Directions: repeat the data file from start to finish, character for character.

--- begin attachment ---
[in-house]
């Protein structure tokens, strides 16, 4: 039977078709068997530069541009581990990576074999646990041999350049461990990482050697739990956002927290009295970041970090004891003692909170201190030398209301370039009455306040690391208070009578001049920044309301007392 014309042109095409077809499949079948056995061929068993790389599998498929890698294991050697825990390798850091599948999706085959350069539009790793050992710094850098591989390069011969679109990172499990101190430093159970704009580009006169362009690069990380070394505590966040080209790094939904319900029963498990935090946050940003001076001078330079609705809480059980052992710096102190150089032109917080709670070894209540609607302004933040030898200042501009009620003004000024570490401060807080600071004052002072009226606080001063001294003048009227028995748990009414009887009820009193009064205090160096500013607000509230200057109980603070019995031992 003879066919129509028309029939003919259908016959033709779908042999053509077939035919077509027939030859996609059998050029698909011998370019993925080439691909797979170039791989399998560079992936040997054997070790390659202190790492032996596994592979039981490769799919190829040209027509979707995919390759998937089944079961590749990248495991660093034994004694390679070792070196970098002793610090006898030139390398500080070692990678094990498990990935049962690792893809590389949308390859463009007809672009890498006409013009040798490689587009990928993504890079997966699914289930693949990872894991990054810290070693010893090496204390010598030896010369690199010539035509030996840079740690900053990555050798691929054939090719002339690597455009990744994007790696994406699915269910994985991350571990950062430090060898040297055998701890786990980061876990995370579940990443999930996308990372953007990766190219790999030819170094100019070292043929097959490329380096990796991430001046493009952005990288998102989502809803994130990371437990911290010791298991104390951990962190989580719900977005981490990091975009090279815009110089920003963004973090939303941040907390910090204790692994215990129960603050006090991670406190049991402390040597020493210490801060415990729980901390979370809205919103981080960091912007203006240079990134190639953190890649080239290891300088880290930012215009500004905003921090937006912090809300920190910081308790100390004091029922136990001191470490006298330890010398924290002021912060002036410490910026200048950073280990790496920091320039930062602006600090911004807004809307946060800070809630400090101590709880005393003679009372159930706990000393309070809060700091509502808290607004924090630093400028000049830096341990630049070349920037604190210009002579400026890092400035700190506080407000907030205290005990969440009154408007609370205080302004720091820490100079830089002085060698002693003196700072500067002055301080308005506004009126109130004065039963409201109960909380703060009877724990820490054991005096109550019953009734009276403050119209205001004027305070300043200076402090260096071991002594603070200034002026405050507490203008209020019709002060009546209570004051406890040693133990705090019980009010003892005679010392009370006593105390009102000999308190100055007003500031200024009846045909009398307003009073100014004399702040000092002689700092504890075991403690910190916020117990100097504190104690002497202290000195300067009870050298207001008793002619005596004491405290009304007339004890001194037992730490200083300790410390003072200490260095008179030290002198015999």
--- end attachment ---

[in-house]
């Protein structure tokens, strides 16, 4: 039977078709068997530069541009581990990576074999646990041999350049461990990482050697739990956002927290009295970041970090004891003692909170201190030398209301370039009455306040690391208070009578001049920044309301007392 014309042109095409077809499949079948056995061929068993790389599998498929890698294991050697825990390798850091599948999706085959350069539009790793050992710094850098591989390069011969679109990172499990101190430093159970704009580009006169362009690069990380070394505590966040080209790094939904319900029963498990935090946050940003001076001078330079609705809480059980052992710096102190150089032109917080709670070894209540609607302004933040030898200042501009009620003004000024570490401060807080600071004052002072009226606080001063001294003048009227028995748990009414009887009820009193009064205090160096500013607000509230200057109980603070019995031992 003879066919129509028309029939003919259908016959033709779908042999053509077939035919077509027939030859996609059998050029698909011998370019993925080439691909797979170039791989399998560079992936040997054997070790390659202190790492032996596994592979039981490769799919190829040209027509979707995919390759998937089944079961590749990248495991660093034994004694390679070792070196970098002793610090006898030139390398500080070692990678094990498990990935049962690792893809590389949308390859463009007809672009890498006409013009040798490689587009990928993504890079997966699914289930693949990872894991990054810290070693010893090496204390010598030896010369690199010539035509030996840079740690900053990555050798691929054939090719002339690597455009990744994007790696994406699915269910994985991350571990950062430090060898040297055998701890786990980061876990995370579940990443999930996308990372953007990766190219790999030819170094100019070292043929097959490329380096990796991430001046493009952005990288998102989502809803994130990371437990911290010791298991104390951990962190989580719900977005981490990091975009090279815009110089920003963004973090939303941040907390910090204790692994215990129960603050006090991670406190049991402390040597020493210490801060415990729980901390979370809205919103981080960091912007203006240079990134190639953190890649080239290891300088880290930012215009500004905003921090937006912090809300920190910081308790100390004091029922136990001191470490006298330890010398924290002021912060002036410490910026200048950073280990790496920091320039930062602006600090911004807004809307946060800070809630400090101590709880005393003679009372159930706990000393309070809060700091509502808290607004924090630093400028000049830096341990630049070349920037604190210009002579400026890092400035700190506080407000907030205290005990969440009154408007609370205080302004720091820490100079830089002085060698002693003196700072500067002055301080308005506004009126109130004065039963409201109960909380703060009877724990820490054991005096109550019953009734009276403050119209205001004027305070300043200076402090260096071991002594603070200034002026405050507490203008209020019709002060009546209570004051406890040693133990705090019980009010003892005679010392009370006593105390009102000999308190100055007003500031200024009846045909009398307003009073100014004399702040000092002689700092504890075991403690910190916020117990100097504190104690002497202290000195300067009870050298207001008793002619005596004491405290009304007339004890001194037992730490200083300790410390003072200490260095008179030290002198015999």